Johns Hopkins University
Fall/Winter 2006
Vol. 4, No. 1

TEACHING

> Tutoring Project to Celebrate Golden Anniversary

[THOSE WHO CAN, TEACH]
A Conversation with Trina Schroer, professor of Biology

[TECH TOOLS]
Putting Biology Field Work
on a Map

[CLASSROOM ENCOUNTERS]
Looking at Art with a "Period Eye"


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Tutoring Project to Celebrate Golden Anniversary

Tutor with studentIt’s not unusual for children who are involved in the Johns Hopkins Tutorial Project to greet their college-age tutors with smiles and hugs. Since 1958, Baltimore City schoolchildren have been coming to the Homewood campus after school for one-on-one tutoring from Johns Hopkins undergraduates. The Hopkins volunteers help the kids to develop better reading, math, or geography skills, but they also develop something else, says the project’s director Ann Forno: relationships.

“Many students say it’s the best thing they did while they were here, Forno says, “and considering that they’re students at a place like Johns Hopkins, that’s quite a statement.”

The tutoring project is the longest-running program of its kind in Baltimore. Over the years it has served more than 5,000 children from the city’s challenged public schools. Each semester, more than 100 elementary-age students come twice a week for 90-minute sessions—often a combination of activities and games—that focus on basic academic skills. Tutors are free to individualize the curriculum and delve into other areas that may interest their young charges.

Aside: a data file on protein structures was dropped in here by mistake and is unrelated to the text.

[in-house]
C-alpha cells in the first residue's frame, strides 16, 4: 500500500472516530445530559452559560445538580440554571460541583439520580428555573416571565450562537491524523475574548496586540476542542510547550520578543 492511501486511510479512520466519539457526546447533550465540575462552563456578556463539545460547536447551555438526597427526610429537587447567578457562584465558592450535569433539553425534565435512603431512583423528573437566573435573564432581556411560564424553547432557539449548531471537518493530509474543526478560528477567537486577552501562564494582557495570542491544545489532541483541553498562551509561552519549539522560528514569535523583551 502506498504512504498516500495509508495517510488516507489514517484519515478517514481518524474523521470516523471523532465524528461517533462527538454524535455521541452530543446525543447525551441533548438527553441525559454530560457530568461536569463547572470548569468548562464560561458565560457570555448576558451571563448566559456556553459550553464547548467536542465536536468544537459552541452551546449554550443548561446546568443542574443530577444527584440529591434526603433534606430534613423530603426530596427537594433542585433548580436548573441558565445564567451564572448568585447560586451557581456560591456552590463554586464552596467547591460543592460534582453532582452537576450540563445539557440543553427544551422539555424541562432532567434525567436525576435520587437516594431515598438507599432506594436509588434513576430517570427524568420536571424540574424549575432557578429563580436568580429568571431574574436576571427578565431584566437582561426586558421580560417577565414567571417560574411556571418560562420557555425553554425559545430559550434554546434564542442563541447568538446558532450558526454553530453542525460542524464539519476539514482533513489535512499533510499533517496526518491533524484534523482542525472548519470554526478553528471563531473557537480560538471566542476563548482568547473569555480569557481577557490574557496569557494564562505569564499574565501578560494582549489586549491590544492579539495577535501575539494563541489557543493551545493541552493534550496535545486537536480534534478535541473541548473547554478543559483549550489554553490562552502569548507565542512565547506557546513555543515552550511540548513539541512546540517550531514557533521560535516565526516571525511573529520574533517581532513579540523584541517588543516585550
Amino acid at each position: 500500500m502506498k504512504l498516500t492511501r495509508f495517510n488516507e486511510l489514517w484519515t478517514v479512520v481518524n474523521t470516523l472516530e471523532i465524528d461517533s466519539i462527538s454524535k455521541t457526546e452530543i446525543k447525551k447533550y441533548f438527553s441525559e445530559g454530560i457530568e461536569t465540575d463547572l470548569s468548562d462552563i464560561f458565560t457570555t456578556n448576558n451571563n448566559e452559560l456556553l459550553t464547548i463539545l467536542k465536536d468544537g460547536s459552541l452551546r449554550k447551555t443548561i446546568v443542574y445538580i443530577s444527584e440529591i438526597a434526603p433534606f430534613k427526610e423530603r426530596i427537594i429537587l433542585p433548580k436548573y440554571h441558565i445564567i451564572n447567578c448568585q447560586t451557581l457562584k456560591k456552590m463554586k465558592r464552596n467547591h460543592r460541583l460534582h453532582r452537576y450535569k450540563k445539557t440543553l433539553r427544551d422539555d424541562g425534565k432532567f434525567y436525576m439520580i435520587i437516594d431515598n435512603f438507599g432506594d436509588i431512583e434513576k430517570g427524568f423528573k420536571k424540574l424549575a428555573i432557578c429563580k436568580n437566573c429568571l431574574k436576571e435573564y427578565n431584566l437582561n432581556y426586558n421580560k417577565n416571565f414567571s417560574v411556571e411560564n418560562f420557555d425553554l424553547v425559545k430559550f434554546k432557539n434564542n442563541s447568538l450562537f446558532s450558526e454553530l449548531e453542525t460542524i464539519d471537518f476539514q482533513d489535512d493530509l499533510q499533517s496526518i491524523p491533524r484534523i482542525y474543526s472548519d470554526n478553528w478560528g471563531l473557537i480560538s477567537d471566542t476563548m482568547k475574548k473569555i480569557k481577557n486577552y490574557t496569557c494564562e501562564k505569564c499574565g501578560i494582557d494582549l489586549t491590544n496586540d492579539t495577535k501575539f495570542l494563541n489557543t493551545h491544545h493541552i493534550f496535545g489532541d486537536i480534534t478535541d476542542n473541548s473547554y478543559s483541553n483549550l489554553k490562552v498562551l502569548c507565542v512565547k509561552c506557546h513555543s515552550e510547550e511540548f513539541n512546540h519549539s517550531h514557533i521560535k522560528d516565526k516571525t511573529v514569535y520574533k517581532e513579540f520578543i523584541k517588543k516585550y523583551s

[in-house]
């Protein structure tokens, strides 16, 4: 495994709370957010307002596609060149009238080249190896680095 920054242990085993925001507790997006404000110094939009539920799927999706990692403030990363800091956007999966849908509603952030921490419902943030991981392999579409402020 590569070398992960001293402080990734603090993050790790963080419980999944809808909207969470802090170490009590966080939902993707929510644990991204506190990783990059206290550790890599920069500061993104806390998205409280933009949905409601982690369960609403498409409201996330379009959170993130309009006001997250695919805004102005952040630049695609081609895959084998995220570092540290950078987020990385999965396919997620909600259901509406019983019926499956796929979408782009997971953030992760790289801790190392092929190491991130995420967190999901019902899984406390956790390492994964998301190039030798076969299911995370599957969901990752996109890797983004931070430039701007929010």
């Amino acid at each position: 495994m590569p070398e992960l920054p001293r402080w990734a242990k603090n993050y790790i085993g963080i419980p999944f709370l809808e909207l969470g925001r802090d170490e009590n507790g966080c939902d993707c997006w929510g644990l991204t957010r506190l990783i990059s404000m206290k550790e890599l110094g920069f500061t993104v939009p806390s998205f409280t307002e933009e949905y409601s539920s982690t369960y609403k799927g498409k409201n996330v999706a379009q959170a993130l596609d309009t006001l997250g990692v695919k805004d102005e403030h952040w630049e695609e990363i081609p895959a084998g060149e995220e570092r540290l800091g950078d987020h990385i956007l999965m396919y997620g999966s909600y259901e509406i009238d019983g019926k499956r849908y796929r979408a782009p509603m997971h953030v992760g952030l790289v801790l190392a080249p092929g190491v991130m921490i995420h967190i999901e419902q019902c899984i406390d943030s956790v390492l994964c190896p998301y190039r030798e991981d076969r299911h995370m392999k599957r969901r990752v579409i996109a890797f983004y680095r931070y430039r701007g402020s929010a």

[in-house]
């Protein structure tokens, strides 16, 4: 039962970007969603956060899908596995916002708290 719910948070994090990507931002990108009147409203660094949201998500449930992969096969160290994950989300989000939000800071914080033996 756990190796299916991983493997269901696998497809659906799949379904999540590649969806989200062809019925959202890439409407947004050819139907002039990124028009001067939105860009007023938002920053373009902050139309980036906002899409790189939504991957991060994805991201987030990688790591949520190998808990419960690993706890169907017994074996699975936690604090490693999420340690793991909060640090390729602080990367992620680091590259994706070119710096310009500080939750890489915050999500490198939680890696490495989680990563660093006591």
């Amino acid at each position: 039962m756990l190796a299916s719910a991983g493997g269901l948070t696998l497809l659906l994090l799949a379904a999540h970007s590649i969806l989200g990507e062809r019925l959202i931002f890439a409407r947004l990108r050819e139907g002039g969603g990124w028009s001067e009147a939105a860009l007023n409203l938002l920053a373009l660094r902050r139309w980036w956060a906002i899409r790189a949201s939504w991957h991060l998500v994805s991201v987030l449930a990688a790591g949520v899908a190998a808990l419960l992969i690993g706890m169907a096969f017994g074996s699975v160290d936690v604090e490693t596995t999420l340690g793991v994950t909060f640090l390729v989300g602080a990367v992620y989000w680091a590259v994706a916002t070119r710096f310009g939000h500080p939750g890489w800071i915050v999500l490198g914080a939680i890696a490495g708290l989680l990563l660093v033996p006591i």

“The essence of the Tutorial Project is that the tutors and the kids come together, establish relationships and they’re both changed by it. Not only do the children gain academic skills but they have somebody who becomes a positive voice for them, an influence who’s saying to them, ‘I know you can do this. You can conquer this, and I’m here to help you do it.’”

— ANNE FORNO, Director
JHU Tutorial Project

“(My tutee) is a great reader, so we work more on math,” says Hopkins’ Jasmine Ainetchian. “But he also likes to write poetry and give speeches, so we’re going to work on that.”

Tutors receive training throughout the semester from a full-time professional educator, who helps them individualize instruction for each child based on an assessment done early on. Tutors also have access to an on-site computer lab and a children’s library to help in their planning.

The project, originally founded under the auspices of the Chaplain’s Office by then-Chaplain Chester Wickwire, is now part of the Johns Hopkins Center for Social Concern, headed by Bill Tiefenwerth. He says that many Hopkins students have altered their life plans based on the impact of their tutoring experiences. For example, aspiring doctors have chosen to go into pediatrics, public health majors have chosen urban health, or student leaders have chosen to take up the cause of juvenile justice, says Tiefenwerth. His involvement in the Tutorial Project dates back to 1979.

To celebrate the project’s 50th anniversary in 2008, the center is planning a picnic to bring back some tutors and former students, as well as raise funds. About three years ago, Baltimore City stopped donating the use of a schoolbus, so raising endowment funds to provide for a bus year after year would “take care of that one nagging thing,” according to Tiefenwerth.

When the project first started, it was more of a Big Brother/Big Sister program, Tiefenwerth says, but over the years it’s evolved to have an academic focus. Still, he says, relationship-building remains paramount.

Forno notes, “The essence of the Tutorial Project is that the tutors and the kids come together, establish relationships and they’re both changed by it. Not only do the children gain academic skills but they have somebody who becomes a positive voice for them, an influence who’s saying to them, ‘I know you can do this. You can conquer this, and I’m here to help you do it.’”

(For information about the 50th anniversary reunion, visit www.jhu.edu/csc/tutorialproject)